Four Tips to Eliminate Waste in Construction
Waste costs the construction industry billions of dollars every year, and while eliminating it from job sites sounds simple, that’s certainly not the case. The most common wastes in construction are a result of waiting, unnecessary motion and transportation, defects, and inventory. What we can do to combat these areas?
Waiting: Whether you’re waiting for instructions, a colleague, others to finish their work, or tools and parts. Whenever materials, people or machines are sitting idle, or aren’t ready when needed – time is wasted. Waiting occurs when time required for workers or machines to conduct a value-added process are out of sync, or when a value-added process is not properly planned. Tips to eliminate waiting include:
- Always have contingency plans available to communicate to crew members.
- Use radios as communication tools.
- Involve pertinent people in early planning processes.
- Stay ahead of the needs of crew members on materials and tools.
Motion and Transportation: Whether you’re walking to find tools, materials, or a colleague, or you’ve forgotten materials/tools and are going back for them – any movement of people that does not add value is considered unnecessary motion. Any movement of machines or materials that does not put items at the point of use is considered unnecessary transportation. Faith Technologies’ has a 30/30 rule in place where everything crew members need on-site is to be within 30 seconds and 30 feet of their work area. Other tips to eliminate unnecessary motion and transportation include:
- Ensure work carts are well-organized and maintained, and contain the materials needed for the day’s work.
- Use scissor lift rail boxes whenever possible when working on lifts.
- Move critical equipment, when possible, to where work is being performed.
- Use radios as communication tools.
- Wear tool pouches and tool belts to help make sure you have your tools where and when you need them.
- Have a dedicated material handling person available to make deliveries and run parts and tools to the job.
Defects: Rework, breakdown of tools, damaged materials, the loss or careless handling of material, and theft are all examples of defects. Defects disrupt procedures and have a negative effect on morale, and in turn, poor quality increases costs in both wasted materials and labor. Tips to eliminate defects include:
- Have a thorough understanding of job specifications.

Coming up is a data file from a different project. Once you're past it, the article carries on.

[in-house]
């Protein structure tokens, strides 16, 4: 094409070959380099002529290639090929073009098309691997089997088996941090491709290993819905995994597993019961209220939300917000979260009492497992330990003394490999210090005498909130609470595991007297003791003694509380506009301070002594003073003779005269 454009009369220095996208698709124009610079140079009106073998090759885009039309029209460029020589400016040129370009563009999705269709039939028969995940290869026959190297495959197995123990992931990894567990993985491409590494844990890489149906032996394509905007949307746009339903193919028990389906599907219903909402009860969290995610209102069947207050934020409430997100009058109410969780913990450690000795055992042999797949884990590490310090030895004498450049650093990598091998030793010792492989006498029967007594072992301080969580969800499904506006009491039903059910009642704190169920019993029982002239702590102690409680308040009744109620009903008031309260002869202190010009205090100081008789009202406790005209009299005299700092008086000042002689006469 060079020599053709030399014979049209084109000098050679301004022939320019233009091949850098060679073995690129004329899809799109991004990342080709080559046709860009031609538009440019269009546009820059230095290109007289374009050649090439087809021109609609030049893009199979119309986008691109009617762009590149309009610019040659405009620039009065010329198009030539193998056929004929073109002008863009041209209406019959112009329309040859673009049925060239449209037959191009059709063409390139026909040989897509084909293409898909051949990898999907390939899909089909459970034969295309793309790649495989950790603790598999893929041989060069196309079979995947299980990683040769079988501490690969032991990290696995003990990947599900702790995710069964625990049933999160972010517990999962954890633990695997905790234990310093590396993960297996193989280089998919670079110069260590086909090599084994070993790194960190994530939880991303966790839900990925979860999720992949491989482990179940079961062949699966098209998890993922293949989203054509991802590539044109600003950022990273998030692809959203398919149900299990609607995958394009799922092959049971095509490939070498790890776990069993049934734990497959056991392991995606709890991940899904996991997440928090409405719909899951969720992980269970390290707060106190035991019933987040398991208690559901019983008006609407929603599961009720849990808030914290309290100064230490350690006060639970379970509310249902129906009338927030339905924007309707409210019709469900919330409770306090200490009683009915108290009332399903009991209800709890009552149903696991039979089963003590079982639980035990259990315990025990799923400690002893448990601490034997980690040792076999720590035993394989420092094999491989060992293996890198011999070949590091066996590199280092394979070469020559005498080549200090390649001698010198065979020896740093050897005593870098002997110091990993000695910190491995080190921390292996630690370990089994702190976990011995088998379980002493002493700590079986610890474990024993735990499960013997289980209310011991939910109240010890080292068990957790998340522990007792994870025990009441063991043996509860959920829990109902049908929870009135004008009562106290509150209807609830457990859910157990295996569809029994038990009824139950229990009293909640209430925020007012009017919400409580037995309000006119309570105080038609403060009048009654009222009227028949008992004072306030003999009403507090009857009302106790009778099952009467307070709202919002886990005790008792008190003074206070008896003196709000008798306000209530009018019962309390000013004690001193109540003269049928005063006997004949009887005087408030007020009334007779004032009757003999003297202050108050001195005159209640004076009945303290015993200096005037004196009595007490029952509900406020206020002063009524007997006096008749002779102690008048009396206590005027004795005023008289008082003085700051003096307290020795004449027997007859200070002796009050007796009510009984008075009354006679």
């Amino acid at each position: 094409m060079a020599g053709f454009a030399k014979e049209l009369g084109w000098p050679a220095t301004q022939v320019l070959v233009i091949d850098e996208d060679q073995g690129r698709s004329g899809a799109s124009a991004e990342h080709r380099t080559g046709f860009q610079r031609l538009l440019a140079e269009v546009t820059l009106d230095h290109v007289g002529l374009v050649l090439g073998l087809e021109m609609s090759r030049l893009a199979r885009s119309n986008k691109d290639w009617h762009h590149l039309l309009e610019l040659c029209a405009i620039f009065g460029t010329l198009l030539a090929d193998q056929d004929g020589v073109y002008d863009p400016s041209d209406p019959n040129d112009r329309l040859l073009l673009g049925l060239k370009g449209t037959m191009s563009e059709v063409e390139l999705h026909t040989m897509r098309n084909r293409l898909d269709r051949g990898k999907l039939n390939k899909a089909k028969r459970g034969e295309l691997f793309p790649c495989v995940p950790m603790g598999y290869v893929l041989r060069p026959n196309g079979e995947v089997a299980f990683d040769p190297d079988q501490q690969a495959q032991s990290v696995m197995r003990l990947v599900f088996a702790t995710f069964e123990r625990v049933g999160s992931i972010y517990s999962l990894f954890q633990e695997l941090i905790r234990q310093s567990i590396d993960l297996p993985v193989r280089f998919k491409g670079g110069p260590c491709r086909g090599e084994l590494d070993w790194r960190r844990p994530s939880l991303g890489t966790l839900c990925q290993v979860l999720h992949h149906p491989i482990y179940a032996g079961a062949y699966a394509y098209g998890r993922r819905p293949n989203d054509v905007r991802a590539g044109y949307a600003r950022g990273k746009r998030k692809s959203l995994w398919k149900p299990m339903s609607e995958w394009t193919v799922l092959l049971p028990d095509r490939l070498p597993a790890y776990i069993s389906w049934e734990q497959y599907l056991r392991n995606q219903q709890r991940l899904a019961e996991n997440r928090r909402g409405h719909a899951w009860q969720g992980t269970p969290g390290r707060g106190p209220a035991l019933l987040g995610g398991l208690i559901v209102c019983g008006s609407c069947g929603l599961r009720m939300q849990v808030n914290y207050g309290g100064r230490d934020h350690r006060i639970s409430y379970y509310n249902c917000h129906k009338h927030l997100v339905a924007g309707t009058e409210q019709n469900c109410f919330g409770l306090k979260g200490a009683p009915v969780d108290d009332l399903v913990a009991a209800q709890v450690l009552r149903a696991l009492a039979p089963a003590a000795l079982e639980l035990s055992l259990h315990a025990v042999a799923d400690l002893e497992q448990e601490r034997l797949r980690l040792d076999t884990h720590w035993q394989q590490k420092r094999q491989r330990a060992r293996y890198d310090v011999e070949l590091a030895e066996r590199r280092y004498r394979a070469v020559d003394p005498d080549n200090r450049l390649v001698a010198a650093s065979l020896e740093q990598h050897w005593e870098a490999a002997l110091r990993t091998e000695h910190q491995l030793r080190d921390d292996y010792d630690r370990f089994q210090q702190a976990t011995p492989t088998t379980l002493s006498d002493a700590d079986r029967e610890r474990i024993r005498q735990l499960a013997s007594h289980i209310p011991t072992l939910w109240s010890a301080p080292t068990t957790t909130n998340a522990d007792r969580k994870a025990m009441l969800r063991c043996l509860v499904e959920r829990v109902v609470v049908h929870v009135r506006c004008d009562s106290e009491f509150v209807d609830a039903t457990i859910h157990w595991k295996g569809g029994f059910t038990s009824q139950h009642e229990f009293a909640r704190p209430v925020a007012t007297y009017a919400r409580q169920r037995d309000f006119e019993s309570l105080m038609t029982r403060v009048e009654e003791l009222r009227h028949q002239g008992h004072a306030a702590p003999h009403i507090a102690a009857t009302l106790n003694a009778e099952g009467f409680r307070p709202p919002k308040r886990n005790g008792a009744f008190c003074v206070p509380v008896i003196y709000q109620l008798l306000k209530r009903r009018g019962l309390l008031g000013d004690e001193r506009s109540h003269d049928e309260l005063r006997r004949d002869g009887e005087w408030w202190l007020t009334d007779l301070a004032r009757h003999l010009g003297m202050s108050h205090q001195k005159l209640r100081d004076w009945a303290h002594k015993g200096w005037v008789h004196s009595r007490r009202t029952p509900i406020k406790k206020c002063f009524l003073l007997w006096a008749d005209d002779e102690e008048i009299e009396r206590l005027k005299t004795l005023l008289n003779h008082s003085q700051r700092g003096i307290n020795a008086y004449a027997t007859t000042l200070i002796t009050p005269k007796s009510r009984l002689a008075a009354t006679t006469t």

- Update drawings to ensure everyone is working off the latest versions.
- Lock tools up at the end of each work day.
- Inspect incoming freight to ensure damaged freight is identified and noted on the freight bill.
- Red tag/take broken tools out-of-service, and then ordering replacement tools ASAP.
- Have contingency plans in place.
Inventory: Too much inventory, not enough inventory, or the wrong inventory. Having too much inventory is wasteful and often times we need to return the material, or in some cases move the material so much that it ends up costing us more than the actual cost. Having too little inventory or the wrong inventory result in waiting and morale issues. The ultimate inventory would be to have enough material for your people to install in one to two weeks, depending on the size of the job. Tips to manage inventory include:
- Have one person on the job site in charge of all the common material. This person would also be in charge of all the common material ordering, which will also reduce the chances of double-ordering material.
- At the 80-90% point of the job, keep a closer look on inventory and order only what is needed. We will need to return any excess materials, so it’s important to not order extra.
- Have a well laid out material setup. Everything should be labeled, so people know where things are.
- Help combat treasure hunts by using radios, or asking where items are.
- Remember to put materials away when you’re done with them.
This Earth Day, eliminate common wastes on the job site, reduce costs and increase productivity. Please share any other tips or suggestions you have in the comment section below.